For fans of animated series, there are no characters more instantly recognizable than the Looney Tunes gang. The iconic characters like Bugs Bunny, Daffy Duck, and Road-Runner have recently been reimagined by HBO Max for a new series called Looney Tunes Cartoons, and we had the opportunity to speak with animator Narina Sokolova about her work on this series and her other projects. This isn’t Sokolova’s first time reinterpreting an iconic character in animation: she won an Emmy Award in 2014 for her work on Disney’s retro Mickey Mouse series. She is also known for her work on Rugrats, Johnny Bravo, Scooby-Doo, My Gym Partner’s a Monkey, and many more! Read on to hear about how she got her start, her advice to young artists and animators, and how she prepared to put her individual stamp on such recognizable characters.
Nerds and Beyond: How and when did you know you wanted to be an artist? Did you always want to work in animation?
Narina Sokolova: I decided to be an artist in early childhood. At some point, I wanted to be a marine biologist and space engineer but I always went back to art, I guess it was easier for me. I started my first full-time art school at age 11 in Russia. My major in college was Fine Art. It was pretty traditional painting and drawing training that I completed in Russia.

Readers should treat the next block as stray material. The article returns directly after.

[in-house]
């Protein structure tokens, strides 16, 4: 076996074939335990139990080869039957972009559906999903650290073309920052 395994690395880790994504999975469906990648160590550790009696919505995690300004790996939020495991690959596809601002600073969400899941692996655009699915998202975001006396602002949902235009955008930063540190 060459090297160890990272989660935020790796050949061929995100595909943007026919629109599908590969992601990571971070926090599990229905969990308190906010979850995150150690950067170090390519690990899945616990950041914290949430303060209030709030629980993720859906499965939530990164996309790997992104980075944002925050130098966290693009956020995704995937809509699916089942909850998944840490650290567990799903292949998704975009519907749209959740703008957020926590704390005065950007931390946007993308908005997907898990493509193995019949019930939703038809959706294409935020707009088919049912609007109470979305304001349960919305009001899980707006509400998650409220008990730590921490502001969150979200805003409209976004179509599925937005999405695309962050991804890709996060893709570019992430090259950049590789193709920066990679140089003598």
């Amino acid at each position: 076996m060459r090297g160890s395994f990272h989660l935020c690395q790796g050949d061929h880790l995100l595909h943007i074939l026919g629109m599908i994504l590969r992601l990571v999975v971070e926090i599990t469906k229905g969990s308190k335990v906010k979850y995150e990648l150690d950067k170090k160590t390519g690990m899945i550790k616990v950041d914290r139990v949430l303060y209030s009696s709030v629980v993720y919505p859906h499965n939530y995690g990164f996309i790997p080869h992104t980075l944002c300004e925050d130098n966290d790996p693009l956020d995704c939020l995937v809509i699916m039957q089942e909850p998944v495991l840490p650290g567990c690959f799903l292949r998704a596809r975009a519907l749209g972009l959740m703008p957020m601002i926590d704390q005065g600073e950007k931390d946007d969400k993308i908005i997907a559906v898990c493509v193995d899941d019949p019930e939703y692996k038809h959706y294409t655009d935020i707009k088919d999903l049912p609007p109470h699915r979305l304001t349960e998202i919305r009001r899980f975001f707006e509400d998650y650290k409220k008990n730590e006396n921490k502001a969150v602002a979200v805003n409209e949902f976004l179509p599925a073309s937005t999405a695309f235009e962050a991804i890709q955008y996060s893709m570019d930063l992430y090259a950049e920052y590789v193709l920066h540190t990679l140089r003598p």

Nerds and Beyond: How did you get started as a professional artist?
Narina Sokolova: I always loved film, storytelling, and art. So animation was a perfect field for all of that. I started working in animation studios when I moved to the US. I just put a portfolio with my artwork together and started sending it to the studios.
Nerds and Beyond: Because you’ve worked on shows with such varied visual styles, you’ve had to be able to work in a variety of mediums from traditional painting to watercolor and many more. Do you have a favorite?
Narina Sokolova: I started my work in animation right before the digital era, where we were drawing and painting traditionally. Those shows had a very special tangible quality to them. The magic of imperfection and accidental effects. But with software improvement for the past few years, I am able to create painterly effects I like, from gouache to watercolor. I love to work digitally on production. The possibilities are endless. And an undo button makes it so much easier to correct artwork and make the show coherent.
Nerds and Beyond: You’ve worked on some iconic series that have influenced animation as a whole. How does it feel to work on shows that either became iconic while you were working on them, like Rugrats, or are such a beloved part of the culture already like Mickey Mouse?
Narina Sokolova: Thank you! I guess it’s just working together with the team and doing the best we can to make the show outstanding. I was lucky to be on some great shows. With heritage characters like Mickey and Bugs [Bunny], it’s a wonderful challenge to keep the original artistic standard of the classic cartoons and add an interesting contemporary perspective to them. Definitely some of my most favorite projects that I worked on.